For the first time, a movie’s plot line has been ripped not from the pages of a memoir or news headlines, but through a Twitter thread made up of 148 posts by Aziah Wells King. A24’s Zola recounts the story of a Hooters waitress and pole dancer as she goes on a wild trip from Detroit to Tampa with a woman she just met. The 2015 Twitter thread became a viral story shortly after it was published, and now with Zola’s recent theatrical release, more people than ever have been exposed to the events said to be mostly true. And once the Zola ending unfolds, there’s a lot of questions left to unpack.
Spoilers are in fact ahead for Zola and the Twitter thread that started it all. That being said, because the A24 movie is rooted in fact, you don’t need to have seen the movie first to read up on the events at play here. Up to you. Now let’s talk about what went down at the end of Zola and get into what we know about the four main players of the road trip-gone-wrong following the viral Twitter recounting.
What Happened At The End Of Zola?
As Taylour Paige’s Zola quickly learns during her road trip with Riley Keough’s Stefani, she was taken advantage of and finds herself in the middle of some messy business between a pimp and sex worker. The man named X, who is initially introduced to Zola as simply Stefani’s roommate is in fact her pimp, and an especially dangerous one that threatens Zola into joining their sex work business. At first, Zola, who is pushed into a corner by X, helps Stefani get 20 customers in a single night as a trade off for actually getting under the sheets. As the trip goes on, Zola is forced to continue to accompany Stefani on her calls, leading to a final house call that ends in Stefani getting snatched and Zola booking it out of the building.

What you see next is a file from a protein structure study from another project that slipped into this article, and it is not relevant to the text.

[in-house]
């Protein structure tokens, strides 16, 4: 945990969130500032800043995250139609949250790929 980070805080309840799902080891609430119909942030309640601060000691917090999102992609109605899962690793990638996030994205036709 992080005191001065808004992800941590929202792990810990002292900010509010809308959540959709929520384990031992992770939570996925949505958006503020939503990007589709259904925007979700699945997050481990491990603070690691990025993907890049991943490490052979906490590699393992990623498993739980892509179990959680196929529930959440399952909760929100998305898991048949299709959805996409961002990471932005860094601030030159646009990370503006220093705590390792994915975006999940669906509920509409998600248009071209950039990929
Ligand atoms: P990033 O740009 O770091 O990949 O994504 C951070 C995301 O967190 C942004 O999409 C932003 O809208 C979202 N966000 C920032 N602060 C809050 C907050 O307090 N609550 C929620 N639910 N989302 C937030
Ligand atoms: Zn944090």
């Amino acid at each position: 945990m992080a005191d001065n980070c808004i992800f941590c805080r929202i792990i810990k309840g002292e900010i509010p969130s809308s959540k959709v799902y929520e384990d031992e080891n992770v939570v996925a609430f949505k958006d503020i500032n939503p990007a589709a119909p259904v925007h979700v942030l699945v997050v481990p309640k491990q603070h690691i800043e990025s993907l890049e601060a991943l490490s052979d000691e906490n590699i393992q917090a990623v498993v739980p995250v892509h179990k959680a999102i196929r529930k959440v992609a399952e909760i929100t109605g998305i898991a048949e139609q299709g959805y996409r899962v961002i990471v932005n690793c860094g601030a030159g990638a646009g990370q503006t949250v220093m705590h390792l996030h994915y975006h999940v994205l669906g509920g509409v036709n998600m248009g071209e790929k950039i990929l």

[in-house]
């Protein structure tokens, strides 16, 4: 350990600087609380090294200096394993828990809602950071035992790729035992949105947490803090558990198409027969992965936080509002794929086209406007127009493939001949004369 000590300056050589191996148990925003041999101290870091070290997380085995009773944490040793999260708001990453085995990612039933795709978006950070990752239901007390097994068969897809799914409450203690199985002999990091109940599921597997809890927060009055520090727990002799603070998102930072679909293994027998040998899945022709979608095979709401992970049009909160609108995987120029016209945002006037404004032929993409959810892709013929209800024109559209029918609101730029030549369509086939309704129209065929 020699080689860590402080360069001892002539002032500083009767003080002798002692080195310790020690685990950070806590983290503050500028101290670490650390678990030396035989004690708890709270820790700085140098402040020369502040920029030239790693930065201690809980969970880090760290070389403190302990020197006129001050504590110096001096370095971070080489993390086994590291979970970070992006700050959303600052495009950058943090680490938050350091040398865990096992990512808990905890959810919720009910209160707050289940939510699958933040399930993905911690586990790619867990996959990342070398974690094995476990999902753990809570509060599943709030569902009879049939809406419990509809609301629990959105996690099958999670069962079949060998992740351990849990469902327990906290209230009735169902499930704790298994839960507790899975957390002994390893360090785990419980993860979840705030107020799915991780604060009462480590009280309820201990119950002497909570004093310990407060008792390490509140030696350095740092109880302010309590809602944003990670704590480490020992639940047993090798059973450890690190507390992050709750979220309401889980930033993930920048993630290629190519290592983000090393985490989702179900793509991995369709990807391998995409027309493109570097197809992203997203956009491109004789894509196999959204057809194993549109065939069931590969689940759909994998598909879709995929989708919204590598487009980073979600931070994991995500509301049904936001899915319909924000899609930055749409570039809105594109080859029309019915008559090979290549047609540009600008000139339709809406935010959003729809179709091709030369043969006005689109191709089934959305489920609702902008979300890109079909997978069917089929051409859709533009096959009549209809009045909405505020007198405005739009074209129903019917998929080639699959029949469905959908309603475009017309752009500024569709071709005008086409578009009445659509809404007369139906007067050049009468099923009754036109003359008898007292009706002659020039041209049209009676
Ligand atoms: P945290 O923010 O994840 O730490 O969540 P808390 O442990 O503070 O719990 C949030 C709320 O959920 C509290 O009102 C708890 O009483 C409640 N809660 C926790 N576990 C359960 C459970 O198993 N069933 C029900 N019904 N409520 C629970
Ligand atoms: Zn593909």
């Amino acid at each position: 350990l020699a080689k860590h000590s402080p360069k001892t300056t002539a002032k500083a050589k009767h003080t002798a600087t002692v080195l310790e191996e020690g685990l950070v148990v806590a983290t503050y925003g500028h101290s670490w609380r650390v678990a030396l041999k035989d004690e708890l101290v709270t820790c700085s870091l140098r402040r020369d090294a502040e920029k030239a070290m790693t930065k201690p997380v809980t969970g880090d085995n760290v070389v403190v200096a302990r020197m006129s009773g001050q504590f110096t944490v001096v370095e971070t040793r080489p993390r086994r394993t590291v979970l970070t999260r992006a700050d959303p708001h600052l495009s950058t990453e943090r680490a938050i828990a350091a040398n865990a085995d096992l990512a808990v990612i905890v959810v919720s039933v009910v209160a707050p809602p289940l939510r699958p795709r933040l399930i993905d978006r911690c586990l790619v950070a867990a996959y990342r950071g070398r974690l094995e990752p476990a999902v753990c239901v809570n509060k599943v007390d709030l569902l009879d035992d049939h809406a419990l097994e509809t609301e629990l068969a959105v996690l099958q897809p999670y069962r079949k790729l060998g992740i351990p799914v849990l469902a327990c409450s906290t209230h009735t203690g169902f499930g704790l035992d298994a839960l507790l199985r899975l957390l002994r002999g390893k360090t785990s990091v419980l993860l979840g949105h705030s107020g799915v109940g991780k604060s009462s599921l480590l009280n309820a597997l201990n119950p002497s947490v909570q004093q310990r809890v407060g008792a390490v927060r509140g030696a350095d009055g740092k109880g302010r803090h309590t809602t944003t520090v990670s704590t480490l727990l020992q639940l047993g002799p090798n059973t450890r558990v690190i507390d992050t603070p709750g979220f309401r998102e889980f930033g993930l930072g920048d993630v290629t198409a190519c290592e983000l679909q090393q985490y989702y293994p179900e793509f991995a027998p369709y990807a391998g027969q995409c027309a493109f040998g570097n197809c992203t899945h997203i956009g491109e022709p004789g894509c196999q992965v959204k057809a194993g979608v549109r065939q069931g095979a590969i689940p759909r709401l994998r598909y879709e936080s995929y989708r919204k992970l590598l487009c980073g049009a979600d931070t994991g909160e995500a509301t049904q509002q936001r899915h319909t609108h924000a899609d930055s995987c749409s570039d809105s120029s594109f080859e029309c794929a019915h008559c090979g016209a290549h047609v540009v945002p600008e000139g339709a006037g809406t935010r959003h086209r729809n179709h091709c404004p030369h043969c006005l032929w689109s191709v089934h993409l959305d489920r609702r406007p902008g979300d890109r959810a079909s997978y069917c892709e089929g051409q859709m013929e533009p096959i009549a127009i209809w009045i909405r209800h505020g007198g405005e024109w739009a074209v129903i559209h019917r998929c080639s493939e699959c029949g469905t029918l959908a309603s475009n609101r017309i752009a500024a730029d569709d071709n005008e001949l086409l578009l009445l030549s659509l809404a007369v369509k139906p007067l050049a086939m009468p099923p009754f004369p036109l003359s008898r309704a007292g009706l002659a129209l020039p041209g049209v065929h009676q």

X makes Stefani’s boyfriend Derrek and Zola return to the motel room to retrieve Stefani with him, where they meet a pair of guys who apparently deal in the same business and weren't happy by them being on their turf. With a gun to his head, the man asked X for money for Stefani. X distracts one of the guys with Zola, as he claims he will give Zola to them before pulling a gun and shooting one of them, allowing Zola, Stefani, X and Derrek to get out. They go to X's massive Florida house where Derrek claims he is going to kill himself if Stefani doesn’t stop working with X, which she somehow still plans to continue after the debacle. Derrek then jumps off the balcony of the house and is seen being driven to a hospital with a minor injury with Zola, Derrek and Stefani in the car. And that's where Zola ends.
A Couple Of Differences Between The End Of The Movie And The Twitter Thread
Although the movie places Zola in the motel room and sees her being groped by a man as X uses her to get out of the motel situation prior to her exit, in the Twitter thread itself Zola was not in the same room, but instead in the hallway. Therefore, she didn’t actually see X shoot anyone, but only heard the gunshot and was told that it took place. Also, Zola ends on a much more abrupt note than the actual Twitter thread goes. Aziah Wells King ends the tweet story by going to the airport and flying back to Detroit with Stefani's boyfriend (Derek in the movie, but Jarrett in the thread and in real life). Zola’s boyfriend picks them up and they drop him off at his home.